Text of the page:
## Abstract

Transmission properties of the periodic dielectric waveguide (PDWG) formed by aligning a sequence of dielectric cylinders in air are investigated theoretically. Unlike photonic crystal waveguides (PCWs), light confinement in a PDWG is due to total internal reflection. Besides, the dispersion relation of the guided modes is strongly influenced by the dielectric periodicity along the waveguide. The band structure for the guided modes is calculated using a finite-difference time-domain (FDTD) method. The first band is used for guiding light, which makes PDWG single mode. Transmission is calculated using the multiple scattering method for various S shaped PDWGs, each containing two opposite bends. When PDWG operates in appropriate frequency ranges, high transmission (above 90%) is observed, even if the radius of curvature of the bends is reduced to three wavelengths. This feature indicates that the guiding ability of PDWG can be made better than the conventional waveguide when used in an optical circuit. In addition, PDWG has the advantage that it can be bent to any arbitrary shape while still preserves the high transmission, avoiding the geometric restriction that PCW is subject to.

©2006 Optical Society of America

## 1. Introduction

Photonic crystals (PC) are periodic dielectric structures made for controlling light [1, 2]. The propagating eigenmodes of the electromagnetic (EM) wave in PC are the Bloch waves [3], and their dispersion relations form the photonic band structure. The passbands and bandgaps are the frequency ranges allowing and forbidding wave propagation, respectively. Utilizing the bandgap effect, photonic crystal waveguides (PCW) can be designed to guide light [4]. High transmission is crucial for applications in optical integrated circuit, which is hard to achieve if using conventional waveguides (CWG) [5, 6]. Although high transmission is the main advantage of PCW, it still has some disadvantages. For example, the guiding path of a PCW is restricted by the geometry of the PC, thus it cannot be bent arbitrarily.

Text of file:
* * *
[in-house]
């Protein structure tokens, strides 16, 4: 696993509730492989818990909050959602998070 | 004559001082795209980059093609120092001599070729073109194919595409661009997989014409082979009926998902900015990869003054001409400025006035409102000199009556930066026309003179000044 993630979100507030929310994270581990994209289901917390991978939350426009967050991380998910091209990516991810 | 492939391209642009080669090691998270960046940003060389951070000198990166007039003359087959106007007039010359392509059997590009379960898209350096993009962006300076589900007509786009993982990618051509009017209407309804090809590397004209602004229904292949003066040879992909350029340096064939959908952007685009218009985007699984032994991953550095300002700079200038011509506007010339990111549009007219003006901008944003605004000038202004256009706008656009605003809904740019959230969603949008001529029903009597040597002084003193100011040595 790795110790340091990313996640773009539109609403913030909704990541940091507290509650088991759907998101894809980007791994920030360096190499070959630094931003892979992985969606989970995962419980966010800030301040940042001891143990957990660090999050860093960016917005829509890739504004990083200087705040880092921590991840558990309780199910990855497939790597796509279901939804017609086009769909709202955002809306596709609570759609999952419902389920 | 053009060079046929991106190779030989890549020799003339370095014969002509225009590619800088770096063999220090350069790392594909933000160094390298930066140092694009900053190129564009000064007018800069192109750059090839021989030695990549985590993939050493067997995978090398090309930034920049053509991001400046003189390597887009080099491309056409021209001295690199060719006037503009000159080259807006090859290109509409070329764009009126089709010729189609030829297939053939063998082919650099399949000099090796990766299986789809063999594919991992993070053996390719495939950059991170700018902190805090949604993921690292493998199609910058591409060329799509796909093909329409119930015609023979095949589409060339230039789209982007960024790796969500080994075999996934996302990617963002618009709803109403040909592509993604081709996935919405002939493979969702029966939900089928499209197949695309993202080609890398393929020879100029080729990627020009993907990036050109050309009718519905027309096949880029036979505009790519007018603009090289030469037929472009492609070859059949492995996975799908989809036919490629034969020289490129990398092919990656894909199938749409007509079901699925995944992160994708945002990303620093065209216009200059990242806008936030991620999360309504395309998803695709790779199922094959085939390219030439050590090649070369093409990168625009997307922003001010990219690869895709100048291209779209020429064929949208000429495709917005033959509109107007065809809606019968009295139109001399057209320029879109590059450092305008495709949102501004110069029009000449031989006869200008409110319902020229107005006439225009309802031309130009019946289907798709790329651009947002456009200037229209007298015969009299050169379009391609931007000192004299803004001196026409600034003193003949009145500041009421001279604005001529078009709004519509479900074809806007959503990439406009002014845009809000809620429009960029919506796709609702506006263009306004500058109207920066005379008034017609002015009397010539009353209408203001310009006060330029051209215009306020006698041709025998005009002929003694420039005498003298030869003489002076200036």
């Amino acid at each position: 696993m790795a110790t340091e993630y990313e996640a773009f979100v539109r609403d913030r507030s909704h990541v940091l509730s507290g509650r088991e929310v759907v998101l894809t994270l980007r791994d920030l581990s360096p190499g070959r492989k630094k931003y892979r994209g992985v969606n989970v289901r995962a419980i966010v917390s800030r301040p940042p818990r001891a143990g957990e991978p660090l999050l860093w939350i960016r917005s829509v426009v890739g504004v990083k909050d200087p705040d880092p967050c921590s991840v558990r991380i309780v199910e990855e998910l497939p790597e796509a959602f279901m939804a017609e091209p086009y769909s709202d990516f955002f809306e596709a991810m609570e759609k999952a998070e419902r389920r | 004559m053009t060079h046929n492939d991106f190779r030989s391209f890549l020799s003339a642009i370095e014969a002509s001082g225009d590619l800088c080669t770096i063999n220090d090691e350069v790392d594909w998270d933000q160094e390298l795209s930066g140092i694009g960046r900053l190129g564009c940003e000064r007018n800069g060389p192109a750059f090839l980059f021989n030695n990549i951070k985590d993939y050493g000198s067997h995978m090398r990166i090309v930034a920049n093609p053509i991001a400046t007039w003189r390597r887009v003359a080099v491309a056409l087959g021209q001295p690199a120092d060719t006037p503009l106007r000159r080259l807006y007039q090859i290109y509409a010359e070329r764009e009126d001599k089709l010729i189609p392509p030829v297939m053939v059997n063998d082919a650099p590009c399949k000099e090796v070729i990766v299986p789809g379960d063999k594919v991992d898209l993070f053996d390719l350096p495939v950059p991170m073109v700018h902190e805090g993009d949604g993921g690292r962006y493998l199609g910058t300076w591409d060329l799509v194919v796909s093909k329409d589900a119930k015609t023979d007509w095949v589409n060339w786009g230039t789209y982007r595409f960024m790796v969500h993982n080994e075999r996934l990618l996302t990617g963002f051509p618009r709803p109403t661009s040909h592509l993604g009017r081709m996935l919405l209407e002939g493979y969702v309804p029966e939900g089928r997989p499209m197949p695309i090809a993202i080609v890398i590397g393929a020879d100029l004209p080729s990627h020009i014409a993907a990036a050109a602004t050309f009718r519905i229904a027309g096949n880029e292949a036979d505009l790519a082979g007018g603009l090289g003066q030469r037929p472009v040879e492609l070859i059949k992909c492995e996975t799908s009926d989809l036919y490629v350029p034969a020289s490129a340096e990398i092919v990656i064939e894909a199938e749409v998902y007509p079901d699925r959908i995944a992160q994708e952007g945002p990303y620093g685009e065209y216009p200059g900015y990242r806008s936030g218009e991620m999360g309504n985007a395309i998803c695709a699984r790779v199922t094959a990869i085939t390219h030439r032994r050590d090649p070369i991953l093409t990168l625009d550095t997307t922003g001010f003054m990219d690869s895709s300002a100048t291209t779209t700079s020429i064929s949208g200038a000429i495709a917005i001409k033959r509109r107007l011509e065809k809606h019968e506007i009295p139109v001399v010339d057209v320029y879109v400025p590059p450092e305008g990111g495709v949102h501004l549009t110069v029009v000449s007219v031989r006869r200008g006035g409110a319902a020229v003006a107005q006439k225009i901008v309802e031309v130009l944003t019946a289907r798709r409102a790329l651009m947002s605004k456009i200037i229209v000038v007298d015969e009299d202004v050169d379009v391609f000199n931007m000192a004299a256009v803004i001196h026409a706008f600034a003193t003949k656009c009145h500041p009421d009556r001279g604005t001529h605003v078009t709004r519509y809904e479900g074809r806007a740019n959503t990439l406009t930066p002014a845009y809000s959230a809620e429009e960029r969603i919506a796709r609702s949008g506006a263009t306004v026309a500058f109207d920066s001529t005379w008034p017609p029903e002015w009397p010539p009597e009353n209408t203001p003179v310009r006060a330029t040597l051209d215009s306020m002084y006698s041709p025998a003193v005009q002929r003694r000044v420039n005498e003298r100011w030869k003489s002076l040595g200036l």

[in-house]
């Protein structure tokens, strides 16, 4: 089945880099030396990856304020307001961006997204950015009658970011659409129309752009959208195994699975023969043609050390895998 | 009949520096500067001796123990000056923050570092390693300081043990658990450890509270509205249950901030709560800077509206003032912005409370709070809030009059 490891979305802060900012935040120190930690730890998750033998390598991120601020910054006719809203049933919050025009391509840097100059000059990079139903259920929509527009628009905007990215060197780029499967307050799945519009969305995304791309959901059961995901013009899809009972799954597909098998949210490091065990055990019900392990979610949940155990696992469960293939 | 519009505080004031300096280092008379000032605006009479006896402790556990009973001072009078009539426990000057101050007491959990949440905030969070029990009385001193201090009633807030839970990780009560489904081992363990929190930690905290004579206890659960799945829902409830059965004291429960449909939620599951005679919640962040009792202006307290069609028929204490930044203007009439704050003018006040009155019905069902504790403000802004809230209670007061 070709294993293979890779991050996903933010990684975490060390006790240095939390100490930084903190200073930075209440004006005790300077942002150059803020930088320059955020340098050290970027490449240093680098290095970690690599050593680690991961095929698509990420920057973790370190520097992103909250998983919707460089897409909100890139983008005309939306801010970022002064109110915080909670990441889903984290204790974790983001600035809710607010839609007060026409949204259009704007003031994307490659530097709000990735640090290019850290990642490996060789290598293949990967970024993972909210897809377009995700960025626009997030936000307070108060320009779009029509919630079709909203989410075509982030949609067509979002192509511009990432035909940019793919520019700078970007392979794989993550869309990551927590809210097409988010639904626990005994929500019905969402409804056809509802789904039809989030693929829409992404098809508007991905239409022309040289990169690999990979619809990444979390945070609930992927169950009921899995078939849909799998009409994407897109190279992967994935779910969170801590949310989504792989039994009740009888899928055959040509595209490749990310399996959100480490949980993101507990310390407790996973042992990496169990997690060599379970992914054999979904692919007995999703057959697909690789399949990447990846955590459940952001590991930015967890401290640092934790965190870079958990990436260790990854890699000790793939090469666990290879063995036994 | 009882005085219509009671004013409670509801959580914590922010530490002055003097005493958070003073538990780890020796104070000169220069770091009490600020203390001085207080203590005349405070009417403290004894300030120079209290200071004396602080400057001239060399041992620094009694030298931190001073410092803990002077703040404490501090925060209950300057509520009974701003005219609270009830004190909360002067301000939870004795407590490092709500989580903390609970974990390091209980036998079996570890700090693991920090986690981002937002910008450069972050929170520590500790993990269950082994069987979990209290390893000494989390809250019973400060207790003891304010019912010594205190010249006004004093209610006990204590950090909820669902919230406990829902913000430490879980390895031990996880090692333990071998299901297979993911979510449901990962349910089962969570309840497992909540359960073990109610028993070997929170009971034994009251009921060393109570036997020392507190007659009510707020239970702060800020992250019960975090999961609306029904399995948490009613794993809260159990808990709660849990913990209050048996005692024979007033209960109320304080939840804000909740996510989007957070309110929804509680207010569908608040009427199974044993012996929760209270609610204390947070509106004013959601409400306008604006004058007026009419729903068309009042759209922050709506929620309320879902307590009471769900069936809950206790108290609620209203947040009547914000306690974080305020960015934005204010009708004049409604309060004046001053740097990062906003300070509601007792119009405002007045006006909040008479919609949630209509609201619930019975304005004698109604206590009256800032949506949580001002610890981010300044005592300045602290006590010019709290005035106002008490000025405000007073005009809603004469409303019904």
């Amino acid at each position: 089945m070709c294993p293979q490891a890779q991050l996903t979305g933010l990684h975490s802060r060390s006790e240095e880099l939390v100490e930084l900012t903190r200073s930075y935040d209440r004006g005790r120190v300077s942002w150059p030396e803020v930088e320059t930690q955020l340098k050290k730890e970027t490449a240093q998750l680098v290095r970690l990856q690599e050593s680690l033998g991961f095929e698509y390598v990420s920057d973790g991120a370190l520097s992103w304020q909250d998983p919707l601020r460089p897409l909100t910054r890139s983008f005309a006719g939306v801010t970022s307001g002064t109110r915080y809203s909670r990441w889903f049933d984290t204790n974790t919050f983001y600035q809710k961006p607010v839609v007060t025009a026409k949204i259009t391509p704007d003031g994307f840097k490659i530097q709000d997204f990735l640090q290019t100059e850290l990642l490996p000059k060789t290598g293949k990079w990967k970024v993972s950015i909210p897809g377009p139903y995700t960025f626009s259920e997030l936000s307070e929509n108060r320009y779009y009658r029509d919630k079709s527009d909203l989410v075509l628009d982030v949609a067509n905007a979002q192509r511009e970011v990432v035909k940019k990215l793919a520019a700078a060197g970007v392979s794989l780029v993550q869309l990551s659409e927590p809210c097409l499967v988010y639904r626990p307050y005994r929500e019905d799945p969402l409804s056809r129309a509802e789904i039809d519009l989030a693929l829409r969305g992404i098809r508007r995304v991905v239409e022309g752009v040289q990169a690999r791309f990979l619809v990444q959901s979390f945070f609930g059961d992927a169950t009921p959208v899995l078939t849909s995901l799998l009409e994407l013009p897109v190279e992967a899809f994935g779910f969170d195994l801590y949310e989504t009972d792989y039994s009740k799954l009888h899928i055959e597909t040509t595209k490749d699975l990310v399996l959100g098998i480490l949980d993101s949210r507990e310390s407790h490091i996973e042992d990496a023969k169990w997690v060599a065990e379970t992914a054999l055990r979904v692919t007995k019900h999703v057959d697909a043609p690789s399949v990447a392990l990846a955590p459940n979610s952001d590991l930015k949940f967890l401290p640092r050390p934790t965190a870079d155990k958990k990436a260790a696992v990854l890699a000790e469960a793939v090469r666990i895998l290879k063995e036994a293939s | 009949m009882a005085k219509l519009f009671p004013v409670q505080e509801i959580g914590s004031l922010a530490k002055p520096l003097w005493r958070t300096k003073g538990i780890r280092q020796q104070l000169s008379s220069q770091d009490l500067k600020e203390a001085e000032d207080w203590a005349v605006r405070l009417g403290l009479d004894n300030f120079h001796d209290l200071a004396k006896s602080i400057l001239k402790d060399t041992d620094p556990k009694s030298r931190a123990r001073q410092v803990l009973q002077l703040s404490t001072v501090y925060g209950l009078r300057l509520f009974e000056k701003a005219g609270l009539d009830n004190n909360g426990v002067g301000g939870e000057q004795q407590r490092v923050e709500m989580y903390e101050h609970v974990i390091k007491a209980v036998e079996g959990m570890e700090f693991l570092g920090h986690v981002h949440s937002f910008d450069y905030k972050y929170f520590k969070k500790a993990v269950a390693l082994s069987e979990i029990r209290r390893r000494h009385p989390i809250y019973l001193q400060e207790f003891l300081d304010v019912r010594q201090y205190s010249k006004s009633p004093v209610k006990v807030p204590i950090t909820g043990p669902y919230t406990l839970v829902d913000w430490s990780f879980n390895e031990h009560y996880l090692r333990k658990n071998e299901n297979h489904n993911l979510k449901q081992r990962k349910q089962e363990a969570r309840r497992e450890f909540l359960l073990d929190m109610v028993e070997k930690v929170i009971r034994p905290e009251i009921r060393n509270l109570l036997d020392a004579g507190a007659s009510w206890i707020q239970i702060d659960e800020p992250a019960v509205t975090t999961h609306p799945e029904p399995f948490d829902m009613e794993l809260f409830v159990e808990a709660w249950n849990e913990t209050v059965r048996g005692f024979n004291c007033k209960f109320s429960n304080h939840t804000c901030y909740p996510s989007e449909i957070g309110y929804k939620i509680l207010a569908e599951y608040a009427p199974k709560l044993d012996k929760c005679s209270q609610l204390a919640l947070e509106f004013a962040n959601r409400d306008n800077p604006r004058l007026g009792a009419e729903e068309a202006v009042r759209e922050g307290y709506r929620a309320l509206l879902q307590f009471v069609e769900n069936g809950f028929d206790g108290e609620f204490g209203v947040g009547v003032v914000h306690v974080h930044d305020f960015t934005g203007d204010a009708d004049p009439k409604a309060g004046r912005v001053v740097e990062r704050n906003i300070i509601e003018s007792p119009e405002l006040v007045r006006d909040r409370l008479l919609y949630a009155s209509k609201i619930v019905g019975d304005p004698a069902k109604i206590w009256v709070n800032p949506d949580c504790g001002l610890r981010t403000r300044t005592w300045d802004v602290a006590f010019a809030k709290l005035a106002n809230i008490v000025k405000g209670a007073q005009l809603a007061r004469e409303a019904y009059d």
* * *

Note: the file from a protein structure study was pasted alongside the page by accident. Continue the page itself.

Recently, a new type of optical waveguide named coupled resonator optical waveguide (CROW) has been proposed [7, 8]. A CROW consists of an array of coupled resonators with high quality factor (Q-factor), and the guiding of light is due to photon hopping along the successive resonators. The optical behaviors of CROW have been analyzed extensively using the tight-binding approximation (TBA) method [7, 9]. Usually a resonator is just a cavity embedded in a PC background, thus it is still subject to the geometric restriction of PC.

In this paper, we study the transmission properties of an alternative kind of waveguides that use index guiding (total internal refraction) mechanism [10, 11]. The waveguide is formed by aligning a one-dimensional array of dielectric rods in air, and we name it the periodic dielectric waveguide (PDWG). The band structure of the guided modes is calculated by using a finite-difference time-domain (FDTD) method proposed by M. Qiu *et.al*. [12]. When operates at a low frequency the guided mode has a small Bloch wavevector, and the behavior of PDWG is just like that of the conventional dielectric waveguide. However, if we increase the frequency such that the eigenmode acquires a Bloch wavevector close enough to the boundary of the Brillouin zone, the behavior of PDWGs become very similar to that of CROW.

The transmissions for the waveguides with different bend angles, bend radii, and at different frequencies are calculated using the *multiple scattering method* [14]. Since the guiding path of a PDWG can be bent arbitrarily, the geometric restriction of a PCW can be avoided. Furthermore, when the frequency is chosen appropriately, high transmission is observed even if the bends in the PDWG have radius of curvature as small as three wavelengths. These characteristics indicate that PDWG is a practical device at least operating in the microwave frequency regime, and it might also become useful as an optical component in photonic circuits in the future.

## 2. System description and numerical results

For simplicity in this paper we consider only the TM (E-polarization) modes , in which **E** = *E*
**z**̂ , and **z**̂ is the direction of the cylinder axis. We begin with the consideration of an *x*-propagating mode.

According to Bloch’s Theorem [3], the eigenmode takes the form

where **k** = *k*
**x**̂ is the Bloch wavevector (-*π*/*a* < *k* ≤ *π*/*a*), and **r** = (*x*,*y*) is the position vector. The vector function **U**(**r**) = *U*(*x*,*y*)**z**̂ satisfies the periodic boundary condition along *x*

and it is localized about *y* = 0